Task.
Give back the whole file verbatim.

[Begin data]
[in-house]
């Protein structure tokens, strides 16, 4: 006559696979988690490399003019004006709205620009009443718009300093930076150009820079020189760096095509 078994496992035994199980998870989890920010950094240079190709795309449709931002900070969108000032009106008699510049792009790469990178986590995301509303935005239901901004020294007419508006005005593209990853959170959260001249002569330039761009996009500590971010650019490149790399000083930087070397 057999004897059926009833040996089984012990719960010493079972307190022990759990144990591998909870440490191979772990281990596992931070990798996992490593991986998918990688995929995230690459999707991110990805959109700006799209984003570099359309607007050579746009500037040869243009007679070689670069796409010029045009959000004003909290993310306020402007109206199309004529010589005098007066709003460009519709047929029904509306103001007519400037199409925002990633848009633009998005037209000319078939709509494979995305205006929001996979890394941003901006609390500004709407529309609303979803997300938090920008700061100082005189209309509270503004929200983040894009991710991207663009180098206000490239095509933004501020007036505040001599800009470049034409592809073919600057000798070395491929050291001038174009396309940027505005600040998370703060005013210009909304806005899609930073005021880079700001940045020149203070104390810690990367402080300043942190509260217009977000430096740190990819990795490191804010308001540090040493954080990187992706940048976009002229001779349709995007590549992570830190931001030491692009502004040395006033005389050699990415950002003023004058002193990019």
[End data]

[in-house]
């Protein structure tokens, strides 16, 4: 006559696979988690490399003019004006709205620009009443718009300093930076150009820079020189760096095509 078994496992035994199980998870989890920010950094240079190709795309449709931002900070969108000032009106008699510049792009790469990178986590995301509303935005239901901004020294007419508006005005593209990853959170959260001249002569330039761009996009500590971010650019490149790399000083930087070397 057999004897059926009833040996089984012990719960010493079972307190022990759990144990591998909870440490191979772990281990596992931070990798996992490593991986998918990688995929995230690459999707991110990805959109700006799209984003570099359309607007050579746009500037040869243009007679070689670069796409010029045009959000004003909290993310306020402007109206199309004529010589005098007066709003460009519709047929029904509306103001007519400037199409925002990633848009633009998005037209000319078939709509494979995305205006929001996979890394941003901006609390500004709407529309609303979803997300938090920008700061100082005189209309509270503004929200983040894009991710991207663009180098206000490239095509933004501020007036505040001599800009470049034409592809073919600057000798070395491929050291001038174009396309940027505005600040998370703060005013210009909304806005899609930073005021880079700001940045020149203070104390810690990367402080300043942190509260217009977000430096740190990819990795490191804010308001540090040493954080990187992706940048976009002229001779349709995007590549992570830190931001030491692009502004040395006033005389050699990415950002003023004058002193990019």